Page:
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Quotations From FRANKLIN D ROOSEVELT

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  • 11.
    Yesterday, December 7, 1941Ma date that will live in infamy—the United States of America was suddenly and deliberately attacked by naval and air forces of the Empire of Japan.
    Franklin D. Roosevelt (1882-1945), U.S. president. ed. Samuel I. Rosenman, The Public Papers and Addresses of Franklin D. Roosevelt, 13 vols., New York (1938-1950). FDR Speaks authorized edition of speeches, 1933-1945 (recordings of Franklin Roosevelt's public addresses), side 9, declaration of war—"Day of Infamy" (Dec. 8, 1941), ed. Henry Steele Commager, Introduction by Eleanor Roosevelt, Washington Records, Inc. (1960).

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  • 12.
    No group and no government can properly prescribe precisely what should constitute the body of knowledge with which true education is concerned.
    Franklin D. Roosevelt (1882-1945), U.S. president. FDR Speaks authorized edition of speeches, 1933-1945 (recordings of Franklin Roosevelt's public addresses), side 5, National Education Association (June 30, 1938), ed. Henry Steele Commager, Introduction by Eleanor Roosevelt, Washington Records, Inc. (1960). FDR was opposed to external interference by government or private agencies in the content of curriculum.

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  • 13.
    I am ... willing to make it clear that American foreign policy must uphold the sanctity of international treaties. That is the cornerstone on which all relations between nations must rest.
    Franklin D. Roosevelt (1882-1945), U.S. president. New York Times, p. 1 (January 18, 1933).
  • 14.
    I want to preach a new doctrine. A complete separation of business and government.
    Franklin D. Roosevelt (1882-1945), U.S. president. Dedication speech, July 4, 1929, at Tammany Hall's new headquarters. Nathan Miller, F.D.R.: An Intimate History, p. 234, Doubleday & Co. (1983). A theme which FDR often referred to in his articles and speeches in the 1920s was the degree to which the Republican Party represented big business to the exclusion of the rest of the populace. This related to his perception of the "economic royalists" (in an address during the 1936 campaign), whom he believed had brought the nation to disaster in the twenties.
  • 15.
    How many people in the United States do you think will be willing to go to war to free Estonia, Latvia, and Lithuania?
    Franklin D. Roosevelt (1882-1945), U.S. president. Edward M. Bennett, Franklin D. Roosevelt and the Search for Victory: American-Soviet Relations, 1939-1945, pp. 173-174, Scholarly Resources, Inc. (1990). Jim Bishop, FDR's Last Year, p. 468, William Morrow & Co., Inc. (1974). Eleanor Roosevelt expressed shock at the surrender of these small countries to Soviet control. Roosevelt realistically perceived that the Russians were not going to give up the area through which they were attacked twice in a generation by the Germans. He did not for a moment believe that Americans were willing to fight for the freedom of these little republics.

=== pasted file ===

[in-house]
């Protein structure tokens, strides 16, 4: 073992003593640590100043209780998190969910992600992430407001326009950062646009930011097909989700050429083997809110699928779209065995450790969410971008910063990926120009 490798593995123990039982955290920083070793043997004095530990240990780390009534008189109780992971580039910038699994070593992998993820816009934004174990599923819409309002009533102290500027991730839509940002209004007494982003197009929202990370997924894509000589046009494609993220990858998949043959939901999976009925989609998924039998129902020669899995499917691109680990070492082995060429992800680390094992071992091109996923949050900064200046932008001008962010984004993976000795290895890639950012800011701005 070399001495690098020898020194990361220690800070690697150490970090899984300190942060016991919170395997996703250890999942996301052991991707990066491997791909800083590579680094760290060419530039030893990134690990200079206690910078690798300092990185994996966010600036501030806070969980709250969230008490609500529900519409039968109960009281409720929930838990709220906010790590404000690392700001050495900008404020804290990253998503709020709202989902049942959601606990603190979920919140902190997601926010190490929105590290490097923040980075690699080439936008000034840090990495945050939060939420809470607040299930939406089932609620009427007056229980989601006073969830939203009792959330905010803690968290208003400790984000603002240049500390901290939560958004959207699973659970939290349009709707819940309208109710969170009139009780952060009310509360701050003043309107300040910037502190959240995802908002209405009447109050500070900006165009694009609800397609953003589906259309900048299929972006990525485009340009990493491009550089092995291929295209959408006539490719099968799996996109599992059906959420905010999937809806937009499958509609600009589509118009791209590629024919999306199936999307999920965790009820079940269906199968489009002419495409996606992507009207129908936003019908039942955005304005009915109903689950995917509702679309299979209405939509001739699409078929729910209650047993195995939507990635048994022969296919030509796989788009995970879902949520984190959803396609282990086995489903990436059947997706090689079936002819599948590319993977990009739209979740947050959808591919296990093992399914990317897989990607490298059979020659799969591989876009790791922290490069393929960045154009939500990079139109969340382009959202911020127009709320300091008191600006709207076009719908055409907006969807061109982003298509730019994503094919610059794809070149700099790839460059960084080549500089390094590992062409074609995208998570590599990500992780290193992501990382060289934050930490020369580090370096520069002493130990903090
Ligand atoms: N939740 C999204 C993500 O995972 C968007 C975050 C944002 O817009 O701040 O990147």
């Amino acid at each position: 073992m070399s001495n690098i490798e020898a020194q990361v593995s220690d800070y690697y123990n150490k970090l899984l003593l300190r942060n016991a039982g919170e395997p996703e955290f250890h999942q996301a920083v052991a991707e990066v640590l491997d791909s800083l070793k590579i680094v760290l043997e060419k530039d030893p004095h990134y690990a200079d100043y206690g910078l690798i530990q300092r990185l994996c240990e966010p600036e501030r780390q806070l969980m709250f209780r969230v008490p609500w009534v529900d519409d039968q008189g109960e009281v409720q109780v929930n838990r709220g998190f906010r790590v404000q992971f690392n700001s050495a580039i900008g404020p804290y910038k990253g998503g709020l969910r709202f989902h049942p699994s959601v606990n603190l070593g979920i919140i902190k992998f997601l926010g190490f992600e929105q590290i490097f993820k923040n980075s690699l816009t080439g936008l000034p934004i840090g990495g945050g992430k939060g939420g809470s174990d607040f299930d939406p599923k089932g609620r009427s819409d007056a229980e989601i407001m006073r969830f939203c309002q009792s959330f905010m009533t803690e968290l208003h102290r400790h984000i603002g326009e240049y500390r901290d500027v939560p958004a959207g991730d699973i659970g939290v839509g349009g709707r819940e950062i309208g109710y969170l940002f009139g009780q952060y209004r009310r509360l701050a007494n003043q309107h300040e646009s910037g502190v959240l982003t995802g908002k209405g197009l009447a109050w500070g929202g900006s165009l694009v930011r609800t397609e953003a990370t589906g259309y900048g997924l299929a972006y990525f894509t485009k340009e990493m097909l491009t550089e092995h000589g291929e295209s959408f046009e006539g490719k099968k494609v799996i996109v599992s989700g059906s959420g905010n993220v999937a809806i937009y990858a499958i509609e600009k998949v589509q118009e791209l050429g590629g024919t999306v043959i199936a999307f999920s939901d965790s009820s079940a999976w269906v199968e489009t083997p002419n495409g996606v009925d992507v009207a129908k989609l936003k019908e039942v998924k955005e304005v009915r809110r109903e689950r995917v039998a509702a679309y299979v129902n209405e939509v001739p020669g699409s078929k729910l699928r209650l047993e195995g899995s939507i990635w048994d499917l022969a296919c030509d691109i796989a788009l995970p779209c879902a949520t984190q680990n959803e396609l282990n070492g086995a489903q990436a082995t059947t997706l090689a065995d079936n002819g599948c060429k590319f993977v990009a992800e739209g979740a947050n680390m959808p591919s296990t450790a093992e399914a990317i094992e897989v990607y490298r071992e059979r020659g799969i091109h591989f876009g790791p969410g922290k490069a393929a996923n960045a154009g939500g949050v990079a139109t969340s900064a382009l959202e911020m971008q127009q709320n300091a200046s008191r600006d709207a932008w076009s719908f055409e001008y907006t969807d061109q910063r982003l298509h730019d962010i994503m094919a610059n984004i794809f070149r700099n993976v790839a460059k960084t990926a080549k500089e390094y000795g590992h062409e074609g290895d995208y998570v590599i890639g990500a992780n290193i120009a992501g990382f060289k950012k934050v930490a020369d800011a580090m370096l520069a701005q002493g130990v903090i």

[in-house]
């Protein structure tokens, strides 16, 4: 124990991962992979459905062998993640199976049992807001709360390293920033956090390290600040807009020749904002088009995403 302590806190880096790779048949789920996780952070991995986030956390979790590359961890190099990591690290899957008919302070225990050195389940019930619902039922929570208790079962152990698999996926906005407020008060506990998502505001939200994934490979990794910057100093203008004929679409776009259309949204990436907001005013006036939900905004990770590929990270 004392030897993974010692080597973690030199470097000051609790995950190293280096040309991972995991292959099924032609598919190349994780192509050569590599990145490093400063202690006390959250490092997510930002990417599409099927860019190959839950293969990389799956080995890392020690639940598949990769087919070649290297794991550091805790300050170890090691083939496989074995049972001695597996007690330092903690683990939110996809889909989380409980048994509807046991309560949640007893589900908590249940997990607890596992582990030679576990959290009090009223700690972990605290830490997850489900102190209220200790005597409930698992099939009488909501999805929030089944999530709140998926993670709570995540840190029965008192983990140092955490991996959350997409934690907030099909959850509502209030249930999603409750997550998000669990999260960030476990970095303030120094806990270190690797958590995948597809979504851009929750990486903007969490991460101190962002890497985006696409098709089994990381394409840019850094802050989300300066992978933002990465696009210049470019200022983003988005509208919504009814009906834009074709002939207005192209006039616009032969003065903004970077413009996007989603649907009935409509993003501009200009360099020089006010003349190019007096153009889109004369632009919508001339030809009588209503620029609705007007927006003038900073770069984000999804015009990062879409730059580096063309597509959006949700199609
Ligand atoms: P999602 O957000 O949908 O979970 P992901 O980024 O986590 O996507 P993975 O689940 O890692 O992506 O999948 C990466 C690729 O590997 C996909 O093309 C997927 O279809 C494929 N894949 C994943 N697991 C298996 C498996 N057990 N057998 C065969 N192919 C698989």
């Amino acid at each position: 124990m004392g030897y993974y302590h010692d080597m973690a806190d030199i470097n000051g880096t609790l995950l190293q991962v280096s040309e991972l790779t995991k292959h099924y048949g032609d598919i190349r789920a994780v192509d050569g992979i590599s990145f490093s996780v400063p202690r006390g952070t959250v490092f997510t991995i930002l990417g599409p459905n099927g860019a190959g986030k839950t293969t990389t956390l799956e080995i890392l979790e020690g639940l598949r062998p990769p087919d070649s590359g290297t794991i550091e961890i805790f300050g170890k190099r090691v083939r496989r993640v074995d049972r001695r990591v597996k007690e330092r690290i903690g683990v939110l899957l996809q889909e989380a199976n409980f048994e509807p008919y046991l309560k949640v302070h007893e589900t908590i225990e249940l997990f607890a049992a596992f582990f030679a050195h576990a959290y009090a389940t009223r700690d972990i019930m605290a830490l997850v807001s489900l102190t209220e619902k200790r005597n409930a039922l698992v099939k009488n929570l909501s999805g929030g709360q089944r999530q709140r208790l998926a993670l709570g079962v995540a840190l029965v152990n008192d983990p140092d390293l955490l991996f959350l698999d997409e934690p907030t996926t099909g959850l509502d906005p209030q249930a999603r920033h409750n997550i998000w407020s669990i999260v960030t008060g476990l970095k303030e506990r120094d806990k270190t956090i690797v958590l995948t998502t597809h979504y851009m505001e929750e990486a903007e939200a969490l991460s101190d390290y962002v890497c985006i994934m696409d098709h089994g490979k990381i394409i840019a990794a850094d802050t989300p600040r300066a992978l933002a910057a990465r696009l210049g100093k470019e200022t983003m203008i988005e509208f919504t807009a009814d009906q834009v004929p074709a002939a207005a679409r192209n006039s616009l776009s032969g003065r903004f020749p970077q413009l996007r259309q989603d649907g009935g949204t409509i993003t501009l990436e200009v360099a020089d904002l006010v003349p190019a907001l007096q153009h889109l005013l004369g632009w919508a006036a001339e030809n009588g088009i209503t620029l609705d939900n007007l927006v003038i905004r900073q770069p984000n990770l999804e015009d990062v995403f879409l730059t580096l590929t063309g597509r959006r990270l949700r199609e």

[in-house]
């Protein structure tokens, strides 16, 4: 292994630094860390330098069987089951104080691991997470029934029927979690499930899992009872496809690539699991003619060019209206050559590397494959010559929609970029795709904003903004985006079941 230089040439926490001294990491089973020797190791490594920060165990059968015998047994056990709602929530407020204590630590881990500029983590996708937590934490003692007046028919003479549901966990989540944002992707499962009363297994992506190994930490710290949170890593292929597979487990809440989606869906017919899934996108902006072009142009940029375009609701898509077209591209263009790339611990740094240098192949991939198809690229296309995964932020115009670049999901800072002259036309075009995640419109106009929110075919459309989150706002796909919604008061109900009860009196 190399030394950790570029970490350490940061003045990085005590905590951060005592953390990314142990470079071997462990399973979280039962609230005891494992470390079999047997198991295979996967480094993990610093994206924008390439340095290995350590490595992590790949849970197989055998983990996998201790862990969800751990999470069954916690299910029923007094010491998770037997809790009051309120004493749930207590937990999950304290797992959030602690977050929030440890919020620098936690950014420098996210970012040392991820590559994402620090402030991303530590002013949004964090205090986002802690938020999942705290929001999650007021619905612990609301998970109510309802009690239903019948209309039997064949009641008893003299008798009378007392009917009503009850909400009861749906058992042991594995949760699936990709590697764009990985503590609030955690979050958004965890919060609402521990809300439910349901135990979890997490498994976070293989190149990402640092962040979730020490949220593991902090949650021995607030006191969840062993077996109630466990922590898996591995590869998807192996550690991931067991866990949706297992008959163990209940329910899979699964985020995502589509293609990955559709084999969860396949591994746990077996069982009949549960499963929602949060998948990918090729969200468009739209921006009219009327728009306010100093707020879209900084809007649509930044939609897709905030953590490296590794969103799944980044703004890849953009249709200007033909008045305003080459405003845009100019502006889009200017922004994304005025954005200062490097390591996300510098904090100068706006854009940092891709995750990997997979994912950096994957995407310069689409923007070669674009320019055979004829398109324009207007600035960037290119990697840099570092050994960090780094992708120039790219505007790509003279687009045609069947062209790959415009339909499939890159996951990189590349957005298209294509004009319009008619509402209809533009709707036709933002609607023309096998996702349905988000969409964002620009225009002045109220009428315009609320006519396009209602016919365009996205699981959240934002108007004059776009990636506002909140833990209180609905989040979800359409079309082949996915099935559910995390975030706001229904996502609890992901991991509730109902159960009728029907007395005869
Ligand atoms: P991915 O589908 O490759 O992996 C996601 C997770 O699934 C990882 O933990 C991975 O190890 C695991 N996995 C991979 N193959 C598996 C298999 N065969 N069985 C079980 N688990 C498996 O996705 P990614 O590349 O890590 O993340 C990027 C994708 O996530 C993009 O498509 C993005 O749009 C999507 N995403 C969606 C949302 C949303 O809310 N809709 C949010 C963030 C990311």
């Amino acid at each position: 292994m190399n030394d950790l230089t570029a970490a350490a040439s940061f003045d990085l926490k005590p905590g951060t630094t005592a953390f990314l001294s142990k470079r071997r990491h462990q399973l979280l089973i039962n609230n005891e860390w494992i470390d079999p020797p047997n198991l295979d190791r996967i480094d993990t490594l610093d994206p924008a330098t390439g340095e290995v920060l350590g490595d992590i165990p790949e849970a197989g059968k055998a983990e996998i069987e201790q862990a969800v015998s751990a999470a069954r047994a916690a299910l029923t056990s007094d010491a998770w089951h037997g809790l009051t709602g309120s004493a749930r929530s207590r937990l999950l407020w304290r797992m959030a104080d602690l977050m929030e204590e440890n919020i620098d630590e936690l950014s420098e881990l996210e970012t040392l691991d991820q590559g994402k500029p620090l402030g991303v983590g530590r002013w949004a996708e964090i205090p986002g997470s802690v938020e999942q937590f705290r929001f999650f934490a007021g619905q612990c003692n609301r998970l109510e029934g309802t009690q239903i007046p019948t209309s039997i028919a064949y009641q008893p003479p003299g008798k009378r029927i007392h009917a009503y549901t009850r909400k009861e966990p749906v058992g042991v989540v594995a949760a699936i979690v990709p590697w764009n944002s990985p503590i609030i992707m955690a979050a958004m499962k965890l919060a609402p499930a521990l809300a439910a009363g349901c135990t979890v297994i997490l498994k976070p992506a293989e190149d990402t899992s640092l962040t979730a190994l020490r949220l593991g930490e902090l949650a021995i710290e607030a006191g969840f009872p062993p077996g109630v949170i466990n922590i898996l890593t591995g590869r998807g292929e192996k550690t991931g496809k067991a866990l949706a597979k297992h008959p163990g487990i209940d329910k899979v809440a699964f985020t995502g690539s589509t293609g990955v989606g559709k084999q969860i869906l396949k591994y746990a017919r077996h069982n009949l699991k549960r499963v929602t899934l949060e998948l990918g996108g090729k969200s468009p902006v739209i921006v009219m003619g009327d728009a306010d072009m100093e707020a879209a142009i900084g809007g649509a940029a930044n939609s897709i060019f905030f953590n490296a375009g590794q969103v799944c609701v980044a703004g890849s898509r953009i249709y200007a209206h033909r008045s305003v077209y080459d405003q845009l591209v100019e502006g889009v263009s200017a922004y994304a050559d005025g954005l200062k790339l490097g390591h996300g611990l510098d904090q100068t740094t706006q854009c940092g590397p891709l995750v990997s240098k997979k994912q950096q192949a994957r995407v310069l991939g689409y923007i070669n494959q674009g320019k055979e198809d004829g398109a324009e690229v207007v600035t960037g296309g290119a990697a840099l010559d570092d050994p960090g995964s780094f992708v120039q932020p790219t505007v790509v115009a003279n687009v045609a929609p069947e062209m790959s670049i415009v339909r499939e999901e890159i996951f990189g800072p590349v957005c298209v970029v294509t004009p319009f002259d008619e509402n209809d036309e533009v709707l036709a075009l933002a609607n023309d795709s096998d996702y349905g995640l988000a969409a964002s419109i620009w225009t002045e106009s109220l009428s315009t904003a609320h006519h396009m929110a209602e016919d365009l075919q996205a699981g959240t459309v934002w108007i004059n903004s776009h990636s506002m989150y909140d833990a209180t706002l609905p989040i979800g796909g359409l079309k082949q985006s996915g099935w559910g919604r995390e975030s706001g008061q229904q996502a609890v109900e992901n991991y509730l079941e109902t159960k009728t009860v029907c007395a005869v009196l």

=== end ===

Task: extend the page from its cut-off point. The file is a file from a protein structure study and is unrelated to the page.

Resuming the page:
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  • 16.
    I pledge you—I pledge myself to a new deal for the American people.
    Franklin D. Roosevelt (1882-1945), U.S. president. Acceptance speech, 1932, at Democratic National Convention. James MacGregor Burns, Roosevelt: The Lion and the Fox, p. 139, Harcourt Brace & Co. (1956). This was the phrase which later was emphasized as the name of the Roosevelt relief, recovery, and reform programs.

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  • 17.
    I fear ... that both dictators [Hitler and Mussolini] think their present methods are succeeding because of the gains they have made in Albania, Hungary and Yugoslavia.
    Franklin D. Roosevelt (1882-1945), U.S. president. Letter, June 7, 1939, to U.S. Ambassador to Italy, William Phillips. Franklin D. Roosevelt and Foreign Affairs, Second Series. Photocopies of documents from the Franklin D. Roosevelt Library, Hyde Park, New York (1969), p. 226, ed. Donald B. Schewe, Clearwater Publishing (1969). This was one of many indications from the President that he believed that a European War was imminent.

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  • 18.
    I ... believe that in every country the people themselves are more peaceably and liberally inclined than their governments.
    Franklin D. Roosevelt (1882-1945), U.S. president. Letter, April 14, 1933, to Arthur Murray, President's Personal File, Franklin D. Roosevelt Library, Hyde Park, New York. Franklin D. Roosevelt and Foreign Affairs, vol. I, p. 54, The Belknap Press of Harvard University (1969). on government policies vs. Public opinion.

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  • 19.
    I am a Christian and a Democrat—that's all.
    Franklin D. Roosevelt (1882-1945), U.S. president. Frances Perkins, The Roosevelt I Knew, p. 330, Harper Colophon Books, n.d.. FDR's response to a reporter who asked him what his political philosophy might be.
  • 20.
    We are trying to construct a more inclusive society.... We are going to make a country in which no one is left out.
    Franklin D. Roosevelt (1882-1945), U.S. president. From a speech Secretary Perkins helped write. Frances Perkins, The Roosevelt I Knew, p. 113, Harper Colophon Books, n.d.. This was FDR's assessment of what New Deal social and economic programs aimed to achieve.
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